All over the world, design communities are talking about experiential luxury. Just a few weeks ago, Andre Kikoski shared his insights on the topic with architects, designers and developers in the fantastic Rosewood Hotel in Bangkok, Thailand. It resonated loud and clear and we want to hear more.
On Thursday, August 1, 2019, at the first KOHLER Design Forum (KDF) in Latin America at the Palacio Tangara in Sao Paulo, Brazil, a stellar line-up of guest speakers including Lilian Wu of Lilian Wu Studio, Fernanda Bertolini and Marisol Franco Creed of Marriott International brought the audience along on their journeys of experiential luxury.
The global trend of “experiencing, rather than owning” rings as much true with South American architects and designers as with their Asian counterparts. The fascinating presentations in the stunning location of the Palacio Tangara had the guests on the edges of their seats.
Tim Andreas, Director of Architecture and Interior Design at Kohler Company and another KDF speaker, honed in on another aspect of experiential luxury in design. He shared his knowledge on the materiality in design that culminates in experiences with greater depth and assigned meaning.
Materiality is the relationship of color, materials, finishes, patterns and the physical consolidation of matter that informs about the surrounding and creates unique experiences. The material and immaterial components have technical, practical and aesthetic functions in the interior design process. They help make a room or space feel comfortable–an adjective that is often equated with luxury.
According to Lilian Wu, luxury is “quality of life” expressed in thoughtfully curated environments through excellent craftsmanship, design and materials. The elevated quality of life or luxury creates a personal relationship between the users and the space.
“Luxury is a combination of functional scale and materiality. It’s a certain luxury to have a big functional bathroom to spend your time relaxing in, and it’s also luxury to have [a] bathroom clad in Italian marble,” Thomas Juul-Hansen, the architect of ONE57, New York City’s most expensive residence, recently said in an interview with BK Magazine in Thailand.
The evolution and democratization of luxury as it was beautifully shared and illustrated by Erin Lilly, Decorative Design Studio Manager of Kohler Company, at the KDF Sao Paulo is translated into everyday life. The Parsons School of Design describes the work of spatial designers as mostly “conceptual and mental” and attempting to solve a problem. Architects, designers and lighting designers are highly conscious of the materiality in the design process to reflect the current Zeitgeist.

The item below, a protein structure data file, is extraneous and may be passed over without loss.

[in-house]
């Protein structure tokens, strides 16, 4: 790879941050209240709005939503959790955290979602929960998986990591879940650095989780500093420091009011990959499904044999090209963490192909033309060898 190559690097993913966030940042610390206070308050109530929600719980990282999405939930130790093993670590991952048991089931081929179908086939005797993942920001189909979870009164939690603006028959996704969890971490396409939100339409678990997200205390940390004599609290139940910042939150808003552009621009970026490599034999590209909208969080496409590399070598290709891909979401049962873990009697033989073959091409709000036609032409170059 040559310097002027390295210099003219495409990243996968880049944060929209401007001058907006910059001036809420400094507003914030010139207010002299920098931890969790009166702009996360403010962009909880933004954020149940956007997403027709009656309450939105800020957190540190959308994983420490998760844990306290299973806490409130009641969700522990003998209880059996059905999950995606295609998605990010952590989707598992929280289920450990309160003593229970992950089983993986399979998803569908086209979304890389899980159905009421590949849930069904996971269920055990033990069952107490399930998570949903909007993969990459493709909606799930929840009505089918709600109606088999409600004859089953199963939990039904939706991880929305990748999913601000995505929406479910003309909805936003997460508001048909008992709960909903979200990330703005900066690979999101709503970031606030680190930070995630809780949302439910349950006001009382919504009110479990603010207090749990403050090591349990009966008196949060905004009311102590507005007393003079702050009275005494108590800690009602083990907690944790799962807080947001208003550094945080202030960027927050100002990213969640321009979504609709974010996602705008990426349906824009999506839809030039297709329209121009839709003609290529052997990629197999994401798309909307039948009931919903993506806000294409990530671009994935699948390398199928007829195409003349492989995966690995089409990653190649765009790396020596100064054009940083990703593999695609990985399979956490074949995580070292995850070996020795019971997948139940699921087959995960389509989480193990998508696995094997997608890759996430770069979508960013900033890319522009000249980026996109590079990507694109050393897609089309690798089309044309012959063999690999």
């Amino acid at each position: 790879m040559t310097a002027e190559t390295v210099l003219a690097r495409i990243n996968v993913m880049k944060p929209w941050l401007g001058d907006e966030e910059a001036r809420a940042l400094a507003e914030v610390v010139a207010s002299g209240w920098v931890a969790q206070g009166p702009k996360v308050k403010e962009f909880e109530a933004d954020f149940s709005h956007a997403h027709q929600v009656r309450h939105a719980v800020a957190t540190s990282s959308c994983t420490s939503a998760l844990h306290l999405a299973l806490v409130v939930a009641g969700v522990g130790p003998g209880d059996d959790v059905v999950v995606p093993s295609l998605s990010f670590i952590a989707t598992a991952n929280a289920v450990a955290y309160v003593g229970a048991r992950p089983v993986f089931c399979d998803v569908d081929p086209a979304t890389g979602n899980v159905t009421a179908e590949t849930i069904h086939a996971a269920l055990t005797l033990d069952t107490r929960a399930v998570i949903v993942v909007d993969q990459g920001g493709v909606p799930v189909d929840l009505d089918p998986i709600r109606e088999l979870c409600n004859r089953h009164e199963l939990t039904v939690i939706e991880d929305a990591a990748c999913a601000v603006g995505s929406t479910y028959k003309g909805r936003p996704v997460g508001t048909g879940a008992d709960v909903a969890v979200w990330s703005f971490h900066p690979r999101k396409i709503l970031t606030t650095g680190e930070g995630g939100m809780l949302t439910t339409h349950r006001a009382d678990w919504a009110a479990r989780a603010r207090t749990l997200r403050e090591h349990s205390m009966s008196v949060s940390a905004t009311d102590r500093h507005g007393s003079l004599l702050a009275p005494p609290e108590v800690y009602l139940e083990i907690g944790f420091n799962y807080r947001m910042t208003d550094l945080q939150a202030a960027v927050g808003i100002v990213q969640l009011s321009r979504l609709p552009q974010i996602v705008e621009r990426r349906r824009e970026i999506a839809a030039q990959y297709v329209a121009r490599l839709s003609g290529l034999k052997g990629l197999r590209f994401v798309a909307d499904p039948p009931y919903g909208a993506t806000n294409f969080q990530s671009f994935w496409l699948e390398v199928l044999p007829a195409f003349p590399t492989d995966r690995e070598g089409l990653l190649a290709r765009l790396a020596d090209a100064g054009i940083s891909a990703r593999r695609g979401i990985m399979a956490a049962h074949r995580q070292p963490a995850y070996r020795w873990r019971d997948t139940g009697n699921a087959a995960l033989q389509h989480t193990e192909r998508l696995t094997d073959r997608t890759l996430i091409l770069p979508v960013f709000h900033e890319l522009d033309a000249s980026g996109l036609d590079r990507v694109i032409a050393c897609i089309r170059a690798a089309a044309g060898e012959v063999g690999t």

The choice of materials engages the mind and body. It is subjective and can transform a room’s atmosphere completely. The modern spatial design is human-centered and incorporates materiality in a way that it is enhancing well-being, performance and facilitating connection.
Additionally, the development of new manufacturing technologies has added flexibility to the spectrum of material choices. In the past, materials evoked clear cultural associations and universal feelings, for example, the ideas that glass is sleek, metal is cold or wood is warm may acquire new characteristics and a wider spectrum through different finishes or textures.
The deep knowledge of material and specific compounds combined with the design objects’ architecture, purpose or surrounding may inform the choice of materials, e.g., concrete, plaster, metals, synthetics or various finishes for floors, windows, walls, varnishes or paints to use. Benjamin Hubert, a British industrial designer, believes that there are tactile responses from raw materials that have to be heard.
Materiality within a space creates a genuine and personal feeling. Looking at examples of LODGE KOHLER in Green Bay, Wisconsin or Riverbend in Kohler, Wisconsin, U.S.A., the expressions of “quality and luxury” manifest themselves in the symbolic and affective properties. These designs call for parquet or marble floors rather than laminate. The latter would diminish the feeling of luxury in these properties but might be completely appropriate in a commercial space with lots of foot traffic.
The sense of materiality as an integral part of the design process and an atmospheric element goes beyond decoration, color, texture and patterns. In her book Place Advantage: Applied Psychology for Interior Architecture, Sally Augustin describes the fundamental laws to develop spaces that enrich human experiences and underlines the importance of materiality. So, the chosen, intentional aesthetics in a property influence the users’ perception of luxury and comfort.
Experiential luxury is personal and subjective as all the KDF speakers touched upon. It is a sentiment that is embedded within travel, goods, the contemplation of art, a delicious, thoughtfully prepared dinner or the tactile feeling of a material. Experiencing and living these characteristics of materiality is a piece in the puzzle of today’s experiential luxury.